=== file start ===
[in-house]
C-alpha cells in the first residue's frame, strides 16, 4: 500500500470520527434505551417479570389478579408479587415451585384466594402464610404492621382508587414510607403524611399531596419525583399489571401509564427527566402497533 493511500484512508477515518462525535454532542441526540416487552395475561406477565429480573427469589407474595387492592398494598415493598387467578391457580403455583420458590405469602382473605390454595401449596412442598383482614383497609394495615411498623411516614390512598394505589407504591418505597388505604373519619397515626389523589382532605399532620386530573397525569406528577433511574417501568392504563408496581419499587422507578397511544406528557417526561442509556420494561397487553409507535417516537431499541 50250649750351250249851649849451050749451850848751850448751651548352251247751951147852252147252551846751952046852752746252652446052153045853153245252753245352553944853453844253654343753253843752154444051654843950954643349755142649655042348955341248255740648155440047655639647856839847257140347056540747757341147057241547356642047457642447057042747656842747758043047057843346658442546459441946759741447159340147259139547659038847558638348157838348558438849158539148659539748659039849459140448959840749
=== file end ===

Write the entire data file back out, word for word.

[in-house]
C-alpha cells in the first residue's frame, strides 16, 4: 500500500470520527434505551417479570389478579408479587415451585384466594402464610404492621382508587414510607403524611399531596419525583399489571401509564427527566402497533 493511500484512508477515518462525535454532542441526540416487552395475561406477565429480573427469589407474595387492592398494598415493598387467578391457580403455583420458590405469602382473605390454595401449596412442598383482614383497609394495615411498623411516614390512598394505589407504591418505597388505604373519619397515626389523589382532605399532620386530573397525569406528577433511574417501568392504563408496581419499587422507578397511544406528557417526561442509556420494561397487553409507535417516537431499541 50250649750351250249851649849451050749451850848751850448751651548352251247751951147852252147252551846751952046852752746252652446052153045853153245252753245352553944853453844253654343753253843752154444051654843950954643349755142649655042348955341248255740648155440047655639647856839847257140347056540747757341147057241547356642047457642447057042747656842747758043047057843346658442546459441946759741447159340147259139547659038847558638348157838348558438849158539148659539748659039849459140448959840749